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Publication Date



Upjohn Institute Working Paper No. 95-39

**Published Version**

In Labour (Special issue 1995): S93-S124




During the 1980's employment grew rapidly in the United States, prompting many analysts to label the U.S. economy the great American job machine. But while aggregate employment increased rapidly during the 1980's, many did not benefit from the expansion. Among less educated prime-age males, unemployment rates rose and labor force participation rates declined sharply. Moreover, although job growth was high, many argued that the quality of American jobs as measured by wages, benefits, and job security deteriorated. The decline of jobs in the high-paying manufacturing sector and the growth of jobs in the low-paying services sector, the growth in part-time and temporary employment, and the general decline in real wages among less-educated, less-skilled workers have been presented as evidence of an erosion in job quality. The issue of job growth and job quality in the American economy has sparked extensive debate among policymakers and academics over the last decade. The aim of this paper is to critically examine the evidence on job growth and on wages and other indicators of job quality in the U.S. economy during the 1980's and 1990's. To place the American experience in perspective, selected comparisons are made to the experiences in other industrialized countries.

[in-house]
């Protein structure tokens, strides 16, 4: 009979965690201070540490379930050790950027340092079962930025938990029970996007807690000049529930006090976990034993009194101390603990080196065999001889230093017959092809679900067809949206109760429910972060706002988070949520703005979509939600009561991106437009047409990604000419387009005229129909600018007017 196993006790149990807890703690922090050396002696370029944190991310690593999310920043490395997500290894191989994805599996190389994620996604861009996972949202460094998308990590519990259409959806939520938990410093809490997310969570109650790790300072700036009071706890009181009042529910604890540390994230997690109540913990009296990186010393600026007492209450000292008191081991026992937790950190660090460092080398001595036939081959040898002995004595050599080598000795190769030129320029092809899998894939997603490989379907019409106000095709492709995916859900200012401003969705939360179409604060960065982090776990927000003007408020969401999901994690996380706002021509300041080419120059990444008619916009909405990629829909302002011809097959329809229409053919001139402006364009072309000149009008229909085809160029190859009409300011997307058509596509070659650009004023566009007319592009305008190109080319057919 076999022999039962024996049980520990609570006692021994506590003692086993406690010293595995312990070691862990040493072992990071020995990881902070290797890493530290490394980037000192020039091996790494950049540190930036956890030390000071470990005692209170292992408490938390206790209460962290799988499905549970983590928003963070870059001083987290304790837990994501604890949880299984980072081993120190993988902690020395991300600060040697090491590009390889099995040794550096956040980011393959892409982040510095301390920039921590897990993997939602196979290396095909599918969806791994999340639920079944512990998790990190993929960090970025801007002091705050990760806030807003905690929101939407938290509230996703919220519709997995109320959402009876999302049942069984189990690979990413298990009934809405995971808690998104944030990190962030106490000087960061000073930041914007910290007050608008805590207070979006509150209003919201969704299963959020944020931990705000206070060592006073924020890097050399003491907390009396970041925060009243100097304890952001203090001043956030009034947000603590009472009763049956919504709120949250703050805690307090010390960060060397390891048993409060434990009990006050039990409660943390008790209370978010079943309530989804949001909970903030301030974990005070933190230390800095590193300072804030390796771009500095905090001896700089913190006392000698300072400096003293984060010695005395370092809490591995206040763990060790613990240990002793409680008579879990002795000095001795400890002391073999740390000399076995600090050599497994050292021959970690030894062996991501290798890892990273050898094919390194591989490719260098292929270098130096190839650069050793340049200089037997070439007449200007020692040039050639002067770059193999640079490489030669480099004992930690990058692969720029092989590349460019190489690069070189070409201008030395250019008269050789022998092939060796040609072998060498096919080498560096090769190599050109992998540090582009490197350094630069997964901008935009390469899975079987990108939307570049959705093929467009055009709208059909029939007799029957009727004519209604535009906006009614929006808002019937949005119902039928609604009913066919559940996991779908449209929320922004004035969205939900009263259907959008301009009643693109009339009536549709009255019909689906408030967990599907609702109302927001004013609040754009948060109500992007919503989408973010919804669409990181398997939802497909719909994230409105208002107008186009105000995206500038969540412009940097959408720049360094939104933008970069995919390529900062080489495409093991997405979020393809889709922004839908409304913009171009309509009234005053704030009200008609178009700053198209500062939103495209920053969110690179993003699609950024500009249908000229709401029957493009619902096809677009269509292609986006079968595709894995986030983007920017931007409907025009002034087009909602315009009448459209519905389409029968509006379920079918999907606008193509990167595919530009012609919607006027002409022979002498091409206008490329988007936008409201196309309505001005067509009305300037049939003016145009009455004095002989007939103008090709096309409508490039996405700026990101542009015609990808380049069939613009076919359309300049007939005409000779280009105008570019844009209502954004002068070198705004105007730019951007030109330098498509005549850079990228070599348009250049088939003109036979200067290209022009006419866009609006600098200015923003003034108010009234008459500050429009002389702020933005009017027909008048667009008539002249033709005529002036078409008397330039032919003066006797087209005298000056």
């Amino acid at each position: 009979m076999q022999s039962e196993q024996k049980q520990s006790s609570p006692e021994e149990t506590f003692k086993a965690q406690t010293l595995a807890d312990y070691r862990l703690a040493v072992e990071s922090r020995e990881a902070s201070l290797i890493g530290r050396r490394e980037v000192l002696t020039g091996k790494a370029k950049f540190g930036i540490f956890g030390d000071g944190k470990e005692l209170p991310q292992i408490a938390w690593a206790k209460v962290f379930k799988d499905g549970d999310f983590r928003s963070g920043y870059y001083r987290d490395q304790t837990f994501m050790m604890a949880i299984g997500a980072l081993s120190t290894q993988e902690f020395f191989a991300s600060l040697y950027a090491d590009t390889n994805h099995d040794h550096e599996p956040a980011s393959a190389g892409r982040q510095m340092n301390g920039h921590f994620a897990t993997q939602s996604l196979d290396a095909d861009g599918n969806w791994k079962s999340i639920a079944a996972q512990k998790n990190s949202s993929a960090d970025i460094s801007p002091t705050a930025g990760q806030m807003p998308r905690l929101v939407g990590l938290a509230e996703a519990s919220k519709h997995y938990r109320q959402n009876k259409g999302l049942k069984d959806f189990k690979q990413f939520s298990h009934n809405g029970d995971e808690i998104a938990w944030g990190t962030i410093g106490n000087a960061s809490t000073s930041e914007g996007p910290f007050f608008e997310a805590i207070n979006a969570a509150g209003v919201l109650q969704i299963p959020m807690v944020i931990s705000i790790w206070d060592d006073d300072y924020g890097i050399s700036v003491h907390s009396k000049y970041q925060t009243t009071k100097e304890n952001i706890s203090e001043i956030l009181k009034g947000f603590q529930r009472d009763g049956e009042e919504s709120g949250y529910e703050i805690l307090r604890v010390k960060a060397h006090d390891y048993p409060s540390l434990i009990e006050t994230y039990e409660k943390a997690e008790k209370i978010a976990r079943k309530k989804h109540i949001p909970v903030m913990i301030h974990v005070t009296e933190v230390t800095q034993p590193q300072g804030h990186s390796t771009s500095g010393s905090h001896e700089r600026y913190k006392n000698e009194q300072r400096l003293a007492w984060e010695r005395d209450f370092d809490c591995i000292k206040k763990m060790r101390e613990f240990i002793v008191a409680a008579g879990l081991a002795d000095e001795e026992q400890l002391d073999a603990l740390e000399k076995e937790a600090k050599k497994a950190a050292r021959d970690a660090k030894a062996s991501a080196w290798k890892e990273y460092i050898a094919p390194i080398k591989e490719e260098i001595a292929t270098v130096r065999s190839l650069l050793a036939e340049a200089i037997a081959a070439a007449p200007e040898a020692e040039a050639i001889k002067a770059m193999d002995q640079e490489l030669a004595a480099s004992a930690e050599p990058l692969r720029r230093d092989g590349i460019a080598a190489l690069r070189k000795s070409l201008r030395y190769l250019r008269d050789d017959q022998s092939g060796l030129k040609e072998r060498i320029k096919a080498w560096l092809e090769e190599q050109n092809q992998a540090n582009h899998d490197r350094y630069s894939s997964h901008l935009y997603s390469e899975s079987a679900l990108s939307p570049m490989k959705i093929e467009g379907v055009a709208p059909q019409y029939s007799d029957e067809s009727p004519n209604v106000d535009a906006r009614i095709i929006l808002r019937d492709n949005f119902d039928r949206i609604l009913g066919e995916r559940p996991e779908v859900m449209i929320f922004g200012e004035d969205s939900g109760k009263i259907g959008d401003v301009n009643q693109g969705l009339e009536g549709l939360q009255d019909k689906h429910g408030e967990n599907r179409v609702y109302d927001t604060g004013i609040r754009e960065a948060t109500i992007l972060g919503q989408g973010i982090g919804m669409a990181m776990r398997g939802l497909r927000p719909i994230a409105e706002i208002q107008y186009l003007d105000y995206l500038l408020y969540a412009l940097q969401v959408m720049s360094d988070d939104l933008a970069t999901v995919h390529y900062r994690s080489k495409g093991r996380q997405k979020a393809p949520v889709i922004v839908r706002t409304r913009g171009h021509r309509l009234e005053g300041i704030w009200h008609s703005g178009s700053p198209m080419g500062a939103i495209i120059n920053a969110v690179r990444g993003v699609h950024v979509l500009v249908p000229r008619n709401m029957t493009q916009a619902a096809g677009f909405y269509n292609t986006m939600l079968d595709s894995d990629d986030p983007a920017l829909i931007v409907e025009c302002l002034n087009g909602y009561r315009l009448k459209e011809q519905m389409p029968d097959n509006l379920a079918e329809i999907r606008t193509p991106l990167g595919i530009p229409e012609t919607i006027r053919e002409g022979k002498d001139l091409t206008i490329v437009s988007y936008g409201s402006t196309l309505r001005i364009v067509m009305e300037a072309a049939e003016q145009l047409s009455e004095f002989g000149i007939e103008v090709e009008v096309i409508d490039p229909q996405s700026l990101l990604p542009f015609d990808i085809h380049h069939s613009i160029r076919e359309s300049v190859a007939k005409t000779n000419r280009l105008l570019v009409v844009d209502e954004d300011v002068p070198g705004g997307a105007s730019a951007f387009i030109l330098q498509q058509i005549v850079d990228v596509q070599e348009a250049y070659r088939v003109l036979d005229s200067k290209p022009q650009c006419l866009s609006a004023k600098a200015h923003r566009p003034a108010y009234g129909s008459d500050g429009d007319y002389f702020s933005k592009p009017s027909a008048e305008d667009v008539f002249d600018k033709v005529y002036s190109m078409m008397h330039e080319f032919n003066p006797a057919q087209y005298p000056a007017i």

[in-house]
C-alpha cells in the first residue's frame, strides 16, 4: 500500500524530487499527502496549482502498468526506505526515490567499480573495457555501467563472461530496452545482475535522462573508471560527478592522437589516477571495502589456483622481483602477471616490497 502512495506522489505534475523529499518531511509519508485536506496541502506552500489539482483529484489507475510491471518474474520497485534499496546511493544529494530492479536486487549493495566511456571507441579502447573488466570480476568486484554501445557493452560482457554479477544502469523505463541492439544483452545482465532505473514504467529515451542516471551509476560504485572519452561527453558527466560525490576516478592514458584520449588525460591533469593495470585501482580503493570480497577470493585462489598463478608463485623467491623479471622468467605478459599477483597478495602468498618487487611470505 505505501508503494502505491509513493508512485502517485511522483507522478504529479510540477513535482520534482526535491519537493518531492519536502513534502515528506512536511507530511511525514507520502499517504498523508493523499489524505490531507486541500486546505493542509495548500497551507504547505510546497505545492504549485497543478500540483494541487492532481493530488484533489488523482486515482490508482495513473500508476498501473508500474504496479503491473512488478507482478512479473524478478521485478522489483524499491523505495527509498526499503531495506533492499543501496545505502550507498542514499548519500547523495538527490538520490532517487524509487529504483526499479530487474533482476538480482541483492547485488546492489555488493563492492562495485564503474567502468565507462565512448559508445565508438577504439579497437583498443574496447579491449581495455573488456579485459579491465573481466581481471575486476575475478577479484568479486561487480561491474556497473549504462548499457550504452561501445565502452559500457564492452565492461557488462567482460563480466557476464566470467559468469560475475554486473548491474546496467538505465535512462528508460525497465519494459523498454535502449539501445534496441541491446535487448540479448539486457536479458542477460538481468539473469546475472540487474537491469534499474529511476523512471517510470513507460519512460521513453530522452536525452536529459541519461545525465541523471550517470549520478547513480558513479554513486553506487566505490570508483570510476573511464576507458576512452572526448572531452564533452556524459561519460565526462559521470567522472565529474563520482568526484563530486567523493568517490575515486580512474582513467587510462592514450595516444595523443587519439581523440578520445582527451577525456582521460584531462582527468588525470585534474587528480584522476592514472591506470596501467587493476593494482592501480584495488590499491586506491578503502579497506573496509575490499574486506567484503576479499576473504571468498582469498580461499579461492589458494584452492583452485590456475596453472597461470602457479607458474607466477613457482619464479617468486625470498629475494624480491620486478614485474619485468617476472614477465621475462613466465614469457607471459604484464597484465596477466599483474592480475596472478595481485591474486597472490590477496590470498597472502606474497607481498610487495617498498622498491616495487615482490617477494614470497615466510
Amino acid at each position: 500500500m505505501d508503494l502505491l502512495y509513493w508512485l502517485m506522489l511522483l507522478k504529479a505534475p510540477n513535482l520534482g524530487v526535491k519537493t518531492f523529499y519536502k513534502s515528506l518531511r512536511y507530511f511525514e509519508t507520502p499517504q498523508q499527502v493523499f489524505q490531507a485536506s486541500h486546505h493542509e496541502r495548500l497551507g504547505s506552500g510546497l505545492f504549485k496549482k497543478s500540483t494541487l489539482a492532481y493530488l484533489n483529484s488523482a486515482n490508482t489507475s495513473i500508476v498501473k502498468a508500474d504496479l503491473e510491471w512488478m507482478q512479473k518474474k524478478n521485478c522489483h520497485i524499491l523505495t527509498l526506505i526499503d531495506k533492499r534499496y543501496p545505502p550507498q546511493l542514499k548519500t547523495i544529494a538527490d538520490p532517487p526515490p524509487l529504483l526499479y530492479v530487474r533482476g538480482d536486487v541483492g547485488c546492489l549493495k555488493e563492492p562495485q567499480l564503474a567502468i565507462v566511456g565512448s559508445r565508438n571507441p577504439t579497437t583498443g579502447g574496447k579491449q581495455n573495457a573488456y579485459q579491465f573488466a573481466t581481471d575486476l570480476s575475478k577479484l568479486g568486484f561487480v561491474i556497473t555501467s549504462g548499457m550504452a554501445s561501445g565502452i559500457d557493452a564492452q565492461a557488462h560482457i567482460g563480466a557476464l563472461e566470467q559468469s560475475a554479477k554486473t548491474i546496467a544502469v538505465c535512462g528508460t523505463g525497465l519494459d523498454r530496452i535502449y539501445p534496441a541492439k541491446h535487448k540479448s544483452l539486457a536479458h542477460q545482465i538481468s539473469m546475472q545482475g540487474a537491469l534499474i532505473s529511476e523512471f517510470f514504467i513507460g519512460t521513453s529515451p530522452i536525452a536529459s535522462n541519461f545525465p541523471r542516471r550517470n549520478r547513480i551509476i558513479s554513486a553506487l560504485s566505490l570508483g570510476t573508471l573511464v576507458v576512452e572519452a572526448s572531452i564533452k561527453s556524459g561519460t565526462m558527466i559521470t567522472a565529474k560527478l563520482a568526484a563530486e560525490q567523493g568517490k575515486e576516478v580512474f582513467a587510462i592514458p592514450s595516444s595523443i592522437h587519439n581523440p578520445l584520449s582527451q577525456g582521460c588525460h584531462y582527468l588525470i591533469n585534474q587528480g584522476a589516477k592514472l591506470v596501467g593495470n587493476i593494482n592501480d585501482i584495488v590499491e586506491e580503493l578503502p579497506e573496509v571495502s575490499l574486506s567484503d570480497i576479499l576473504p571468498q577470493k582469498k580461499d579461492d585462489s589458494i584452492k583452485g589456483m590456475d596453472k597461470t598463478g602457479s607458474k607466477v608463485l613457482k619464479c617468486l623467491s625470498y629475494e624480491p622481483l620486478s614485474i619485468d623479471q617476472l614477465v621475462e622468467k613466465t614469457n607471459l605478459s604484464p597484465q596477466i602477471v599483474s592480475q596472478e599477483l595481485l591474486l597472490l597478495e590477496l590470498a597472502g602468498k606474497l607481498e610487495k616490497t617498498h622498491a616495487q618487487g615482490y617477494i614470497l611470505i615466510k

Issue Date

Revised August 1995


Prepared for the 10th World Congress of the International Industrial Relations Association, Washington D.C., May 31-June 4, 1995

Subject Areas

LABOR MARKET ISSUES; Job security and unemployment dynamics


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Houseman, Susan N. 1995. "Job Growth and the Quality of Jobs in the U.S. Economy." Upjohn Institute Working Paper No. 95-39. Kalamazoo, MI: W.E. Upjohn Institute for Employment Research. https://doi.org/10.17848/wp95-39